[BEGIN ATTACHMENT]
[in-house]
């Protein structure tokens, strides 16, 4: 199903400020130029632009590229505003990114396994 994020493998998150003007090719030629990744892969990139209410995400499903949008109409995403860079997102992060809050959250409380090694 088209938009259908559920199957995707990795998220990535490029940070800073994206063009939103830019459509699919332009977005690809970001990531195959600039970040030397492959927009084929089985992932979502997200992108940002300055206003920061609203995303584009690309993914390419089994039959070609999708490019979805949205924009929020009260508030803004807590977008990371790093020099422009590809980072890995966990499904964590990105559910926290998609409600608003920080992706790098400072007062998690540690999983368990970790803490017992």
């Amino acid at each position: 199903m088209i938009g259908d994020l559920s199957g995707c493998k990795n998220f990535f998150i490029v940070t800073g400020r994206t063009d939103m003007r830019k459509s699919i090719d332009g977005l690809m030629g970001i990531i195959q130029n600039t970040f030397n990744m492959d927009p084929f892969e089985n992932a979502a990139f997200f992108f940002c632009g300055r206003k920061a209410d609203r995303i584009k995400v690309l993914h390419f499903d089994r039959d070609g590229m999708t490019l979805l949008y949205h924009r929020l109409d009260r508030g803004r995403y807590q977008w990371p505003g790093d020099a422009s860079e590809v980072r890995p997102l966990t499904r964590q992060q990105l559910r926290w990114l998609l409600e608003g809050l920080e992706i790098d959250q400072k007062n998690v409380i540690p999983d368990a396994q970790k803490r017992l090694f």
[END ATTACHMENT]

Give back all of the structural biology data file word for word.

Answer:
[in-house]
């Protein structure tokens, strides 16, 4: 199903400020130029632009590229505003990114396994 994020493998998150003007090719030629990744892969990139209410995400499903949008109409995403860079997102992060809050959250409380090694 088209938009259908559920199957995707990795998220990535490029940070800073994206063009939103830019459509699919332009977005690809970001990531195959600039970040030397492959927009084929089985992932979502997200992108940002300055206003920061609203995303584009690309993914390419089994039959070609999708490019979805949205924009929020009260508030803004807590977008990371790093020099422009590809980072890995966990499904964590990105559910926290998609409600608003920080992706790098400072007062998690540690999983368990970790803490017992």
């Amino acid at each position: 199903m088209i938009g259908d994020l559920s199957g995707c493998k990795n998220f990535f998150i490029v940070t800073g400020r994206t063009d939103m003007r830019k459509s699919i090719d332009g977005l690809m030629g970001i990531i195959q130029n600039t970040f030397n990744m492959d927009p084929f892969e089985n992932a979502a990139f997200f992108f940002c632009g300055r206003k920061a209410d609203r995303i584009k995400v690309l993914h390419f499903d089994r039959d070609g590229m999708t490019l979805l949008y949205h924009r929020l109409d009260r508030g803004r995403y807590q977008w990371p505003g790093d020099a422009s860079e590809v980072r890995p997102l966990t499904r964590q992060q990105l559910r926290w990114l998609l409600e608003g809050l920080e992706i790098d959250q400072k007062n998690v409380i540690p999983d368990a396994q970790k803490r017992l090694f």